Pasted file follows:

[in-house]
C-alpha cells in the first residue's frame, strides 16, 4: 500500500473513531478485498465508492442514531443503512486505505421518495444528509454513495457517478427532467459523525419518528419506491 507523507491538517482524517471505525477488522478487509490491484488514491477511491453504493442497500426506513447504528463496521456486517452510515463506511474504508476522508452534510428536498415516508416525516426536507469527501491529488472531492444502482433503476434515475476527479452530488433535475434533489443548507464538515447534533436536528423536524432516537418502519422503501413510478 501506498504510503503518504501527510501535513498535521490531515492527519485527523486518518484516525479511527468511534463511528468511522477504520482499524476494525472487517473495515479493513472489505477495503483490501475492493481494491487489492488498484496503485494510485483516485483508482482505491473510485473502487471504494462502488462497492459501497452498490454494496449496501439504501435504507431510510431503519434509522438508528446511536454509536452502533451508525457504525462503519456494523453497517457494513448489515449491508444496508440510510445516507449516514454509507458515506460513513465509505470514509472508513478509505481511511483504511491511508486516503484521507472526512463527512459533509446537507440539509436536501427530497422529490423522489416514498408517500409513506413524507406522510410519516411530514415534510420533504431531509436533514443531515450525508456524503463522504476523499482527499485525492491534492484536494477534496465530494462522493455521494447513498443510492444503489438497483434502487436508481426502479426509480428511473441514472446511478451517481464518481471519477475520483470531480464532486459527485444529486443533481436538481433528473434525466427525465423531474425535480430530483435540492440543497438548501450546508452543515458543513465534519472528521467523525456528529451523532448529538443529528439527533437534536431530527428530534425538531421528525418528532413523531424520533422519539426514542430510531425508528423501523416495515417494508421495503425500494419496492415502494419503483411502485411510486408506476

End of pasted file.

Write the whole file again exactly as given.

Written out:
[in-house]
C-alpha cells in the first residue's frame, strides 16, 4: 500500500473513531478485498465508492442514531443503512486505505421518495444528509454513495457517478427532467459523525419518528419506491 507523507491538517482524517471505525477488522478487509490491484488514491477511491453504493442497500426506513447504528463496521456486517452510515463506511474504508476522508452534510428536498415516508416525516426536507469527501491529488472531492444502482433503476434515475476527479452530488433535475434533489443548507464538515447534533436536528423536524432516537418502519422503501413510478 501506498504510503503518504501527510501535513498535521490531515492527519485527523486518518484516525479511527468511534463511528468511522477504520482499524476494525472487517473495515479493513472489505477495503483490501475492493481494491487489492488498484496503485494510485483516485483508482482505491473510485473502487471504494462502488462497492459501497452498490454494496449496501439504501435504507431510510431503519434509522438508528446511536454509536452502533451508525457504525462503519456494523453497517457494513448489515449491508444496508440510510445516507449516514454509507458515506460513513465509505470514509472508513478509505481511511483504511491511508486516503484521507472526512463527512459533509446537507440539509436536501427530497422529490423522489416514498408517500409513506413524507406522510410519516411530514415534510420533504431531509436533514443531515450525508456524503463522504476523499482527499485525492491534492484536494477534496465530494462522493455521494447513498443510492444503489438497483434502487436508481426502479426509480428511473441514472446511478451517481464518481471519477475520483470531480464532486459527485444529486443533481436538481433528473434525466427525465423531474425535480430530483435540492440543497438548501450546508452543515458543513465534519472528521467523525456528529451523532448529538443529528439527533437534536431530527428530534425538531421528525418528532413523531424520533422519539426514542430510531425508528423501523416495515417494508421495503425500494419496492415502494419503483411502485411510486408506476